The Haviland family owned much of Upper Prince Street for many years and their c. 1840 home, Alma Cottage, is still on its site.
Thomas Heath Haviland was born into the social elite of Charlottetown. His father, Thomas Heath Haviland senior (c. 1795-1867), was a lawyer, office-holder, land agent/proprietor, banker and politician.
The junior Haviland would follow his father’s example and become an active member of Charlottetown society. Educated in Belgium, he returned to Prince Edward Island in the early 1840s to study law. In 1846, he was both called to the Bar, and elected to the House of Assembly. Haviland served in a number of roles during his political career including Colonial Secretary, Member of the Executive Council, Solicitor-General, Provincial Secretary, Leader of the Opposition and Speaker of the House of Assembly. A Father of Confederation, he was an active participant at the Quebec Conference in 1864 and later in the final negotiations for PEI’s terms of union with the Dominion of Canada in 1873. He was called to the Senate by Sir John A. Macdonald on 18 October 1873 where he remained until he resigned in July 1879 to become the Lieutenant Governor of Prince Edward Island. Following his five-year term in the Vice Regal office, he took over as Mayor of Charlottetown after the death of Henry Beer in 1886. He would serve in this role until 1893. Two of his major accomplishments while in office included the completion of the current Charlottetown City Hall building and the construction of a public water system.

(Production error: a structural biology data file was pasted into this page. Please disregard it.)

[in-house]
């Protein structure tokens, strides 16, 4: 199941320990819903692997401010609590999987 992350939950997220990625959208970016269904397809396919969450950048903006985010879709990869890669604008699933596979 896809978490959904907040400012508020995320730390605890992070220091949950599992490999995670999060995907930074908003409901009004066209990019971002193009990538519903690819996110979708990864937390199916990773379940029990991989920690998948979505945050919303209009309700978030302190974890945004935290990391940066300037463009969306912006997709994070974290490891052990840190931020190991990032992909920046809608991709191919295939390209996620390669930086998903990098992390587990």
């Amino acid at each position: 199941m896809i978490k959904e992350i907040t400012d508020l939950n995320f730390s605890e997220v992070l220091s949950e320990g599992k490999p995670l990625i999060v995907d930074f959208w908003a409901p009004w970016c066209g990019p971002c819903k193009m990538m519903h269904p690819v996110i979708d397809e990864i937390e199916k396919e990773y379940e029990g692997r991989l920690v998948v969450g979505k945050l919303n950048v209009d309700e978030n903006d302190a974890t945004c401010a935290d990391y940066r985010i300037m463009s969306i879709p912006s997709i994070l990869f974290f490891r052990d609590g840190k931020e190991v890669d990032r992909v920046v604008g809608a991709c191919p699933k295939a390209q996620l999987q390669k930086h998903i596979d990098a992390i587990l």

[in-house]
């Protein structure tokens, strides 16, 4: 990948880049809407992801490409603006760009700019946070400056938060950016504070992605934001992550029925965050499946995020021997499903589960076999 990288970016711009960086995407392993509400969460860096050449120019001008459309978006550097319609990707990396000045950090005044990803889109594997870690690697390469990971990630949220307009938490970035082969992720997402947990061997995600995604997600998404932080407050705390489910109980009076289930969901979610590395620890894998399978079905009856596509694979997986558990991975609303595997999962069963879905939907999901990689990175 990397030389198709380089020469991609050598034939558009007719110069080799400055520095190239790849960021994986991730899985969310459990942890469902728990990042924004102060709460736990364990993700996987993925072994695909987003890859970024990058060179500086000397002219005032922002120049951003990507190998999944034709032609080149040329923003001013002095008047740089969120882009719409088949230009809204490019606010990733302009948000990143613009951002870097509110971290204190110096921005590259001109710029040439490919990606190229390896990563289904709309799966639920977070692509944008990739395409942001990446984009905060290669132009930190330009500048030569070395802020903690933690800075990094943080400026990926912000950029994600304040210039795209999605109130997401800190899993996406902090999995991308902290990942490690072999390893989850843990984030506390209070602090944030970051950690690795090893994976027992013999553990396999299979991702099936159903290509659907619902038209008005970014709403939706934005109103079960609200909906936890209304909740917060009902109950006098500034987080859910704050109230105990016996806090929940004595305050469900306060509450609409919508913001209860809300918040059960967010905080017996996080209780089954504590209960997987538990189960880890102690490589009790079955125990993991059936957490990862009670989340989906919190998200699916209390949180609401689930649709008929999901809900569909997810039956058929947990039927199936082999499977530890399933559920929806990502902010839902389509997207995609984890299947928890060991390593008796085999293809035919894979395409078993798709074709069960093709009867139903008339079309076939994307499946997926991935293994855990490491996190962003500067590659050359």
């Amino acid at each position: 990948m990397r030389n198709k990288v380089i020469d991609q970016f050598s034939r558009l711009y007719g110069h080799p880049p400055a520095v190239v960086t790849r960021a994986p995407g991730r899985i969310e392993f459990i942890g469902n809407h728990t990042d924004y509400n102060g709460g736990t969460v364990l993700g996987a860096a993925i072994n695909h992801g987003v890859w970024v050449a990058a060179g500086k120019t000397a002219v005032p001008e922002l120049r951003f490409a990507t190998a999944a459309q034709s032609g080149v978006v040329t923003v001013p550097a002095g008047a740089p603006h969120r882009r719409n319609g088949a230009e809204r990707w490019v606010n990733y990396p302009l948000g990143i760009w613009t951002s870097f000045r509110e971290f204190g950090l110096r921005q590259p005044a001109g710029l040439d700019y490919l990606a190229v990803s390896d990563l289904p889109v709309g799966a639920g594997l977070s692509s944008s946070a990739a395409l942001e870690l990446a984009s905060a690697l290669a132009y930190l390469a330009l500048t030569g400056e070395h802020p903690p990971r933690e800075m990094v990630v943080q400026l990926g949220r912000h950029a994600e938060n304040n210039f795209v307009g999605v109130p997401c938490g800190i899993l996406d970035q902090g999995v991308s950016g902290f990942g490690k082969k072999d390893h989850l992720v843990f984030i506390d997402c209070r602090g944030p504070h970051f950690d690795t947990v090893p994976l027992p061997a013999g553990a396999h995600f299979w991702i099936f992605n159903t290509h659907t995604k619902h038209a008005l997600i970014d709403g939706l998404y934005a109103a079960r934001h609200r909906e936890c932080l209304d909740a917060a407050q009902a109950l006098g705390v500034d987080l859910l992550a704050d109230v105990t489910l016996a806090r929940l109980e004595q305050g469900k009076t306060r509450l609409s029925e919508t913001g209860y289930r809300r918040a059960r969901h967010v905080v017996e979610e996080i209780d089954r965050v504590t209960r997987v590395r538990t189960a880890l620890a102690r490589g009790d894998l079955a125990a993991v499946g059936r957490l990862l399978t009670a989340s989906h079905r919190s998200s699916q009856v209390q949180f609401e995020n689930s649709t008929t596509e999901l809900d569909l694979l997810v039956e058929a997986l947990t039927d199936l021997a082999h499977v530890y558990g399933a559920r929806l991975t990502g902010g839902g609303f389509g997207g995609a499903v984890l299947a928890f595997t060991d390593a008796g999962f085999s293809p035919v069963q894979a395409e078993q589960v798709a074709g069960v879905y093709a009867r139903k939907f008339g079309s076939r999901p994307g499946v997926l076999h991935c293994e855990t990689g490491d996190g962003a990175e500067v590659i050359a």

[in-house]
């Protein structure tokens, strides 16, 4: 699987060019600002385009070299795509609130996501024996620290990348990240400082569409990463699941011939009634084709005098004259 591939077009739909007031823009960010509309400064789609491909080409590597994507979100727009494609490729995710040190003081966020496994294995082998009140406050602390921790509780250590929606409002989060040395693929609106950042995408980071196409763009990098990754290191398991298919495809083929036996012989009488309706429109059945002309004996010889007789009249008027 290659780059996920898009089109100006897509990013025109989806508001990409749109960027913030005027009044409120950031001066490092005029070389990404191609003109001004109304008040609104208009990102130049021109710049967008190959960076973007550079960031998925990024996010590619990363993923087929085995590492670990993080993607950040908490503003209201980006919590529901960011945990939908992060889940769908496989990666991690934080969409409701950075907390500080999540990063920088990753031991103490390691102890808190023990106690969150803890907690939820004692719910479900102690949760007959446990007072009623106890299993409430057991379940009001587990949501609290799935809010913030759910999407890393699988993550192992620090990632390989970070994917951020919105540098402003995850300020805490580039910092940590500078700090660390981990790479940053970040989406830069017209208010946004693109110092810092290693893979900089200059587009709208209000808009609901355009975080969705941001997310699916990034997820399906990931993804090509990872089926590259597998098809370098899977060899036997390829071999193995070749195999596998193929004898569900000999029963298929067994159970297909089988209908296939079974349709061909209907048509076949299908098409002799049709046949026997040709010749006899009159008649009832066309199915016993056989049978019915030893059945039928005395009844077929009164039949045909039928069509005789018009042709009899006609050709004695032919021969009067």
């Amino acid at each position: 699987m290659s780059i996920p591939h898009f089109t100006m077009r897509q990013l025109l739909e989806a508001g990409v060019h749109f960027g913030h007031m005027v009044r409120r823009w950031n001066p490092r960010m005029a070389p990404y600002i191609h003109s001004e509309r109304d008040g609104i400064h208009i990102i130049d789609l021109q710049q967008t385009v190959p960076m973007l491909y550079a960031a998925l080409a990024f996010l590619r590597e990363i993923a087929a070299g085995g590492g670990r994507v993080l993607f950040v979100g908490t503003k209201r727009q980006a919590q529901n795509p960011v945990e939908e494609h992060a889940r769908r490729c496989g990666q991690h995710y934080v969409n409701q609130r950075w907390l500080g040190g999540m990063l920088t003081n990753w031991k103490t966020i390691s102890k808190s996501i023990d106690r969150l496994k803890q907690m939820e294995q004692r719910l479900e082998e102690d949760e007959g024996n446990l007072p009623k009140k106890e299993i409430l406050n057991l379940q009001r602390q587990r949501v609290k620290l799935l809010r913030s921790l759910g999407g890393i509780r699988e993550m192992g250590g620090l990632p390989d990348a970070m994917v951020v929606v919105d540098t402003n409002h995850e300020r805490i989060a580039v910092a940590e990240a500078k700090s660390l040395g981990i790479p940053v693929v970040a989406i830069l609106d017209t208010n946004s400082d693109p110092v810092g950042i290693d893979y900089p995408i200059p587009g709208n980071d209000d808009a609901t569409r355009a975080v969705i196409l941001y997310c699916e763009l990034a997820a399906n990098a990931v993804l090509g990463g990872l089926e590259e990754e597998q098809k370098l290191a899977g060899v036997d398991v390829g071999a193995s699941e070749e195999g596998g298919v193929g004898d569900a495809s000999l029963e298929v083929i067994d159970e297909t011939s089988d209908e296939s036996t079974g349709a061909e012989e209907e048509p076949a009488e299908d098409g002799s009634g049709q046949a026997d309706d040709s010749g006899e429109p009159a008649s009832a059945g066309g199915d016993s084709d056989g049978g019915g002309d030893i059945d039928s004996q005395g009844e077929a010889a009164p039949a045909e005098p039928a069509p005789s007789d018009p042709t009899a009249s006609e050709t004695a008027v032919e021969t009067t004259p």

Haviland’s family owned Alma Cottage until the early 1900s. Thomas Heath Haviland and his wife, Anne Elizabeth Grubbe (1818-1902), who was also a member of the local elite, lived at Alma Cottage for many years. Their daughters, Edith Constance Haviland Peake (1847-1931), Eleanor Blanche Haviland (1858-1942) and son, barrister, Eustace Heath Haviland (1849-1932) lived at the home well into the Twentieth Century. For a time, Eleanor Blanche Haviland was the lone surviving member of the family until she died in 1942. Almost one year later, an auction notice appeared in the 27 August 1943 edition of the local newspaper, the Guardian that advertised the auction sale of the residence, land and personal effects of Eleanor Blanche Haviland.